Again, the math is different for teams trying to win.

Extension talks also tend to be excellent. For Nylander to leave the open market next summer, the Leafs have to make it worth it this summer. Otherwise, why stretch? Why not wait until July 1st? Nylander could score 50 goals next season and/or lead the Leafs to a long playoff series.

So what is it worth?

The conversation about Nylander’s impending third NHL contract is similar in some ways to the conversation over the past decade. Not that high, not yet anyway. But it’s the same Nylander is not equal to X – In this case, the annual price is close to $10 million. Unlike last time, I’m inclined to think that Nylander will end up being an investment that might seem high at first. And if the Leafs decide to relaunch him, which seems clear now, they could also go ahead and shut down Nylander.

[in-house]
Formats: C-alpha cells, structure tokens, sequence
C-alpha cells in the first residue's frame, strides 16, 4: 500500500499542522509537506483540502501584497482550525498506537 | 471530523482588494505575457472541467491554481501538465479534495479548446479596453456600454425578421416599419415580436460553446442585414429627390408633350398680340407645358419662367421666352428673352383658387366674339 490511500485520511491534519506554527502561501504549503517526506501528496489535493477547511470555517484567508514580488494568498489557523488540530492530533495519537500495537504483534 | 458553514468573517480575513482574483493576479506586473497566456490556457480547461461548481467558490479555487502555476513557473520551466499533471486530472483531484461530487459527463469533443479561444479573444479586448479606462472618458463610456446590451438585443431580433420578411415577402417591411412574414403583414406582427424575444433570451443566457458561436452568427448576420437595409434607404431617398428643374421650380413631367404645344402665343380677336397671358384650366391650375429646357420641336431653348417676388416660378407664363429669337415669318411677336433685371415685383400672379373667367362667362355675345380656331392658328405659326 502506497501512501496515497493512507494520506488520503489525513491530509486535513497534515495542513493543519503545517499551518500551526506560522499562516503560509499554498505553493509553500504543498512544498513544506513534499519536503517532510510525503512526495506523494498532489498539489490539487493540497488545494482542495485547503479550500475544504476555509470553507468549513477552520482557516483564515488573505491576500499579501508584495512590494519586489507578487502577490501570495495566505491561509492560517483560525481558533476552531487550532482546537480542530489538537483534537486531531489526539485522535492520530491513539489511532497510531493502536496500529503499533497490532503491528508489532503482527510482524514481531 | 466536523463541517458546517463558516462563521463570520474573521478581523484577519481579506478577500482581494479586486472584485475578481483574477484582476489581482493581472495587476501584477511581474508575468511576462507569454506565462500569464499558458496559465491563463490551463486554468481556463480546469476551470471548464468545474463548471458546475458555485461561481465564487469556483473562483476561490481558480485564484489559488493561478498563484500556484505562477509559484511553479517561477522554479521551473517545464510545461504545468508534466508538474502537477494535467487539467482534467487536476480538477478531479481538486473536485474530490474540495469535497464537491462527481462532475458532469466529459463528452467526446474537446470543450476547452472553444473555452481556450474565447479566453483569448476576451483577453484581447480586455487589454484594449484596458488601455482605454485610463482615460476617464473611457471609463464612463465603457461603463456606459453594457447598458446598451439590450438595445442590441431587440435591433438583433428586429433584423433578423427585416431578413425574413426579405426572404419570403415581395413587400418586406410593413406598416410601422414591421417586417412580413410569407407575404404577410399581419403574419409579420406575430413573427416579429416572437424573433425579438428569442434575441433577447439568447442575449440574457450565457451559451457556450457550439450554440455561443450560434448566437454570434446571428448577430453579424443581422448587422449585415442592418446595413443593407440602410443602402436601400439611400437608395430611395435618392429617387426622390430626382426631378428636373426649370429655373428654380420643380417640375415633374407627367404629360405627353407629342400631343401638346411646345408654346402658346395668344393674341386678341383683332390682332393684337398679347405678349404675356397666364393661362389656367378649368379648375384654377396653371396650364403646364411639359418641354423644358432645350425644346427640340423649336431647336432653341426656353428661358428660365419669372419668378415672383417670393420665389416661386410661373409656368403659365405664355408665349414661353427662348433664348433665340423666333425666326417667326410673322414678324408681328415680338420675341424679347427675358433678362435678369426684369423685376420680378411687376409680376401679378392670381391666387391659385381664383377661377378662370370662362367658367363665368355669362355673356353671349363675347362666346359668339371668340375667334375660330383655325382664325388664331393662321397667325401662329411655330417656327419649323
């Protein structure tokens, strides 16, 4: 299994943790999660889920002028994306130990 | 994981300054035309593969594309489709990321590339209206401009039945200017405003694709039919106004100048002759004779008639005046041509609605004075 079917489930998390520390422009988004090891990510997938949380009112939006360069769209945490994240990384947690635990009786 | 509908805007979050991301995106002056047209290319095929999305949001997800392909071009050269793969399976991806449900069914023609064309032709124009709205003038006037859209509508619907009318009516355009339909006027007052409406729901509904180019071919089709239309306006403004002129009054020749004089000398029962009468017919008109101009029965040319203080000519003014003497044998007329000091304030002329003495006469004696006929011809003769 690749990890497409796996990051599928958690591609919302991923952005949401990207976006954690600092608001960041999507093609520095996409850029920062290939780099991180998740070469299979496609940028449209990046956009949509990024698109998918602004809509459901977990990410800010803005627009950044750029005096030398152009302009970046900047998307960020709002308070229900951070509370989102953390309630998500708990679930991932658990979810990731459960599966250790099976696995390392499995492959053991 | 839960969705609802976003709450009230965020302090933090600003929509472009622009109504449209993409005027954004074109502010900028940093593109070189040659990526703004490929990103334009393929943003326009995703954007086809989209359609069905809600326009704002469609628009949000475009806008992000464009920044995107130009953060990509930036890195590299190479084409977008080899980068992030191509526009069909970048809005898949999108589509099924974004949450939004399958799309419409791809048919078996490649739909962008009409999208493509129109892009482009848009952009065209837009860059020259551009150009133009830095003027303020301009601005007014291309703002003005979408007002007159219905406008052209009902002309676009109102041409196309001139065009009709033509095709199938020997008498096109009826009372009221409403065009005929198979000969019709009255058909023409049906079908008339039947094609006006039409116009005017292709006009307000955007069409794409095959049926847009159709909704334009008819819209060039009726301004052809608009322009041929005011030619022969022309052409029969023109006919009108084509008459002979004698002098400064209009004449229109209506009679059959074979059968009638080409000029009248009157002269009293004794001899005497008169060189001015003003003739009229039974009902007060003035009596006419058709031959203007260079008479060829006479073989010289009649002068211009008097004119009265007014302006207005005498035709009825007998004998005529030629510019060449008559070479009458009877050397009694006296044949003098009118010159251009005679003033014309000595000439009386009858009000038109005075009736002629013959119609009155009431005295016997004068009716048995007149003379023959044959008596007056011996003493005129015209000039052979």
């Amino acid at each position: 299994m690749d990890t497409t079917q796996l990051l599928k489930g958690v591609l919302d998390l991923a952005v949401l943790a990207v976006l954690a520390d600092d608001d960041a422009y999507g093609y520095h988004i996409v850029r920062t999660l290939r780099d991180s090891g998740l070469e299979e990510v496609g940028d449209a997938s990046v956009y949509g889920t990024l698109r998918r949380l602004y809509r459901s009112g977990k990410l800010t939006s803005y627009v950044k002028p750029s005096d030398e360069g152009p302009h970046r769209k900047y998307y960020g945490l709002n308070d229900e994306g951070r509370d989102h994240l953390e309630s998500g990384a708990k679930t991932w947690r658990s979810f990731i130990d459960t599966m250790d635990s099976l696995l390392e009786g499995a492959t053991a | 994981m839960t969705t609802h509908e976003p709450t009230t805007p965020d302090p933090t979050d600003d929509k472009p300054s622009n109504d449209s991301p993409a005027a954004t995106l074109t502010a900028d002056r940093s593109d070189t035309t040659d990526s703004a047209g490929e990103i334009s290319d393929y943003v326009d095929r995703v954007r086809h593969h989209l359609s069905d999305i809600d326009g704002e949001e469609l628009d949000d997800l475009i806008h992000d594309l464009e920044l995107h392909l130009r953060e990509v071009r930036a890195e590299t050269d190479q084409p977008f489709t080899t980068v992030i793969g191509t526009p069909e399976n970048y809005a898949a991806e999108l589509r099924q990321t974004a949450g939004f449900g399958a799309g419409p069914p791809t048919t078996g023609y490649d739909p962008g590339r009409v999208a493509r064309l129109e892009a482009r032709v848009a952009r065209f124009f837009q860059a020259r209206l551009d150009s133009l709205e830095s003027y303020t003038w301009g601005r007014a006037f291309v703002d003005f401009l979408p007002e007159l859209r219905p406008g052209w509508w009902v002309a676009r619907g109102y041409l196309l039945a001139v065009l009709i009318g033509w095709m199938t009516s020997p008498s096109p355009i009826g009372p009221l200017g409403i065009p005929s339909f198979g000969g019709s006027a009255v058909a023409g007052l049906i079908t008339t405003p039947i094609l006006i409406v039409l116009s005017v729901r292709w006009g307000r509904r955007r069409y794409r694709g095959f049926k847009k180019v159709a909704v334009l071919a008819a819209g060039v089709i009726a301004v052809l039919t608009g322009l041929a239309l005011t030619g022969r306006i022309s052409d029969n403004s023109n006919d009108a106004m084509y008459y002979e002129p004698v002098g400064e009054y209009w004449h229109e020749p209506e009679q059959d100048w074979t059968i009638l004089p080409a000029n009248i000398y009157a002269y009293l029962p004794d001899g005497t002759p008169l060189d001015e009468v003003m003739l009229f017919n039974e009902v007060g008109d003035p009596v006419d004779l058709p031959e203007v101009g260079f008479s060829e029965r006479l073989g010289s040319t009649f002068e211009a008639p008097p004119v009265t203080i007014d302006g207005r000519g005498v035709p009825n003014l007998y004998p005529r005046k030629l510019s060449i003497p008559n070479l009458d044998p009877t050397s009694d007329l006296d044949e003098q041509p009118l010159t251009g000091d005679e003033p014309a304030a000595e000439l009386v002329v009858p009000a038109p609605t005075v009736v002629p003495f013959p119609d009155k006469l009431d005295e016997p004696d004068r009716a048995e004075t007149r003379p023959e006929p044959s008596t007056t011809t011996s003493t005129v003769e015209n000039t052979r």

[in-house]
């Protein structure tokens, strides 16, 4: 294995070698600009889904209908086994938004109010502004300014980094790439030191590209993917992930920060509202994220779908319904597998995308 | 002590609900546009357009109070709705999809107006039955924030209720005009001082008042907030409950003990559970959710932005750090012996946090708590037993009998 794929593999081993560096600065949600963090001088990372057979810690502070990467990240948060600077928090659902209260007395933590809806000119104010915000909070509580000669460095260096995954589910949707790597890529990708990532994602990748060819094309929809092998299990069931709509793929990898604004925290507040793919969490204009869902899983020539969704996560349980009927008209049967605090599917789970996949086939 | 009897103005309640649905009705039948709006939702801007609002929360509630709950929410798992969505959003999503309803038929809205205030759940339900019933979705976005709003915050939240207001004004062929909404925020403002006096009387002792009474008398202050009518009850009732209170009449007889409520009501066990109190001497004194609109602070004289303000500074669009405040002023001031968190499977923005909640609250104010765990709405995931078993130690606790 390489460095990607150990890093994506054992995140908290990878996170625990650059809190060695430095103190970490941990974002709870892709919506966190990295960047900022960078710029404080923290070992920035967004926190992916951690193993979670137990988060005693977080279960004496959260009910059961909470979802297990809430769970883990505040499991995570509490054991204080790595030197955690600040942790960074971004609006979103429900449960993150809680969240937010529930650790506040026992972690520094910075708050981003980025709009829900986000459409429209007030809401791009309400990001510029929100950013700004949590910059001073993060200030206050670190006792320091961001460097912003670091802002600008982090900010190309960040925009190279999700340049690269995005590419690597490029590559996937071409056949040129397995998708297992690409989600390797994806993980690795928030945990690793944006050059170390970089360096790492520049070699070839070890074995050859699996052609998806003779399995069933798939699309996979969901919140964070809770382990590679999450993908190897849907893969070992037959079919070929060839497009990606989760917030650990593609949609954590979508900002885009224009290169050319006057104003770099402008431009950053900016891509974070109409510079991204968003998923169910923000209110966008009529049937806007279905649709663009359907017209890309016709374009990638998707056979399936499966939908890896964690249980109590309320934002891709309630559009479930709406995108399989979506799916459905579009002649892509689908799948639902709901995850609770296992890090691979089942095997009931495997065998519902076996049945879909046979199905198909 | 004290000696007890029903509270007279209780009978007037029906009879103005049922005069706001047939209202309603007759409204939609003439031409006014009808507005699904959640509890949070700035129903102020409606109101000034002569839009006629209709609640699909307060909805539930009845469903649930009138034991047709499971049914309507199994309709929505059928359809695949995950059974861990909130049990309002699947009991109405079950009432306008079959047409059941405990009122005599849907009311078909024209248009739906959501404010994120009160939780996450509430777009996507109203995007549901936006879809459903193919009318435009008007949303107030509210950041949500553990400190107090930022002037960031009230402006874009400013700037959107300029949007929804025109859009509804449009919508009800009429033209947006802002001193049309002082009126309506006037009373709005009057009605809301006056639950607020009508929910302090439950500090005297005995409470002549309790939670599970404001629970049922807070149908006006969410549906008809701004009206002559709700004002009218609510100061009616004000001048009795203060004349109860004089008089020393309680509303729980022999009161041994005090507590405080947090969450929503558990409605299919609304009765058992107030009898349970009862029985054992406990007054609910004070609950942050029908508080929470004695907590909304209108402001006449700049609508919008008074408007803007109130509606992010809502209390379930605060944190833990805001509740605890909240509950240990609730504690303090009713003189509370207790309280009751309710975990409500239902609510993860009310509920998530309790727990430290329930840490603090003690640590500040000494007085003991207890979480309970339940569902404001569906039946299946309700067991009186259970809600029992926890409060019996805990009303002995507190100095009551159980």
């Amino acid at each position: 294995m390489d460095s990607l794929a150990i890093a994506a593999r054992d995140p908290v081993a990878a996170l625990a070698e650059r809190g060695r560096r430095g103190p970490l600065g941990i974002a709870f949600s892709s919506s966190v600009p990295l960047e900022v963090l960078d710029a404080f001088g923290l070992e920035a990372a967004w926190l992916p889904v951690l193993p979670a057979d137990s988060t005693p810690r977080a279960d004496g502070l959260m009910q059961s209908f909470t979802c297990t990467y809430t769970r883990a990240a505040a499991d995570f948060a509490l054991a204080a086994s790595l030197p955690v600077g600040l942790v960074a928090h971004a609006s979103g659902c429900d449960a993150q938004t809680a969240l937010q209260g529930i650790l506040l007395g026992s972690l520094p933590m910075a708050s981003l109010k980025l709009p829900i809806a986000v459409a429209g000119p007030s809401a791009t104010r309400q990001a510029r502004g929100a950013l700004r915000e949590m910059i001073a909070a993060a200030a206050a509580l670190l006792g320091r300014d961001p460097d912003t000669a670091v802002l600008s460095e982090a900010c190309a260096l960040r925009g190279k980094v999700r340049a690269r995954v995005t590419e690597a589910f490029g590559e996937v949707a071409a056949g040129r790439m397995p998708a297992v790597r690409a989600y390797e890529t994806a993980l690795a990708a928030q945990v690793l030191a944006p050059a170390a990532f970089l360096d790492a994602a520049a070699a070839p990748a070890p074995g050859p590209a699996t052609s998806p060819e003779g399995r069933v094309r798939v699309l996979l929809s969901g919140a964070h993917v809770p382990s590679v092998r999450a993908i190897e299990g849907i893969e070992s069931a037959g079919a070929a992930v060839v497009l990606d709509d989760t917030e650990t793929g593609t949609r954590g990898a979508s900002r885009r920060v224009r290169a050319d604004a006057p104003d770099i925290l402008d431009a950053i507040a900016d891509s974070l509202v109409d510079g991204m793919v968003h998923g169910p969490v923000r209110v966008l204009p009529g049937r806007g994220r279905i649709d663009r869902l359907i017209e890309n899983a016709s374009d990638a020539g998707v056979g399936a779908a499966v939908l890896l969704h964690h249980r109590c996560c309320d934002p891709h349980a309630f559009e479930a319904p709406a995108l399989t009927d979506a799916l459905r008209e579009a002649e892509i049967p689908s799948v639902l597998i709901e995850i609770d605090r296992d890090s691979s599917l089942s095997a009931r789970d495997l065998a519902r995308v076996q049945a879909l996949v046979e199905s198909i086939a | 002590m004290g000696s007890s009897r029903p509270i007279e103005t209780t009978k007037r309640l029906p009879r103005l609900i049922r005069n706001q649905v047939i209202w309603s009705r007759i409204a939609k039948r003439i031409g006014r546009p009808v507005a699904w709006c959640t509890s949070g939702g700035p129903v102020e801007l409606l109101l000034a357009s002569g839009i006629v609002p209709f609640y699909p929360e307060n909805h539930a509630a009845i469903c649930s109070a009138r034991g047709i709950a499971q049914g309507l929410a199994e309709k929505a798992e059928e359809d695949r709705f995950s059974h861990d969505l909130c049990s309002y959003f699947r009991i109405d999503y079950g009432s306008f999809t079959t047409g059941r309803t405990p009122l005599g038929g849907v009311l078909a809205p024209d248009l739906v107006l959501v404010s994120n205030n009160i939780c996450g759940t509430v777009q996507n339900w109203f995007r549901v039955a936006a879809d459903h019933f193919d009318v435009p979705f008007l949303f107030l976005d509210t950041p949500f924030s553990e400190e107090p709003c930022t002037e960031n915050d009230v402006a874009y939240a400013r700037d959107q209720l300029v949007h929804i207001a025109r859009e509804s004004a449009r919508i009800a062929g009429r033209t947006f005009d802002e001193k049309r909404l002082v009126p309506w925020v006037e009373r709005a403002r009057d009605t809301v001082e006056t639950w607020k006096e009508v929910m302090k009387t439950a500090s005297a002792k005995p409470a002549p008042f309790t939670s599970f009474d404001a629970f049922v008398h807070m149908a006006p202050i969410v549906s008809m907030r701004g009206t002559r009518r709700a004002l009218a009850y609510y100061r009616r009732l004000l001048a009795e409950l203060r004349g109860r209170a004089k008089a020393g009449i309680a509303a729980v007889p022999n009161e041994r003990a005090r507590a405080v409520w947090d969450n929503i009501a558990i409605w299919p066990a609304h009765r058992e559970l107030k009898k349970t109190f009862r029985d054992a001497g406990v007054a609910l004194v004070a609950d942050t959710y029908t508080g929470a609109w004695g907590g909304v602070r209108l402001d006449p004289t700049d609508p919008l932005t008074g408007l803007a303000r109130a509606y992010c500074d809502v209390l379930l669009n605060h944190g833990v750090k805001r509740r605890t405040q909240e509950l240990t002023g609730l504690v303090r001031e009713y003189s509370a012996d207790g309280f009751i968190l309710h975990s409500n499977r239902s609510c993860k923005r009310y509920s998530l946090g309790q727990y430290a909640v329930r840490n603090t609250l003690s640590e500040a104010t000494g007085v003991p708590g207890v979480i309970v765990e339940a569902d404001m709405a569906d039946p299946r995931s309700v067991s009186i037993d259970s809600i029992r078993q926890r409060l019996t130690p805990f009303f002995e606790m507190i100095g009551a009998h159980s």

At worst, it is a business asset.

Nylander’s contract after next season also guarantees the Leafs if Mitch Marner’s extension talks next summer are called off.

Does the impending Marner complicate the matter of allowing Nylander to complete his current deal? maybe. Marner will gain more negotiating leverage if Nylander steps down next summer.

However, if the current options are to pay Nylander, force a smuggling deal, or play him and keep negotiating, playing him may be the way to go for the Leafs. Just like other suitors.

(Top photo: Julian Avram/Icon Sportswire via Getty Images)

Statistics and research courtesy of Cap Friendly, Hockey Reference, and Natural Stat Trick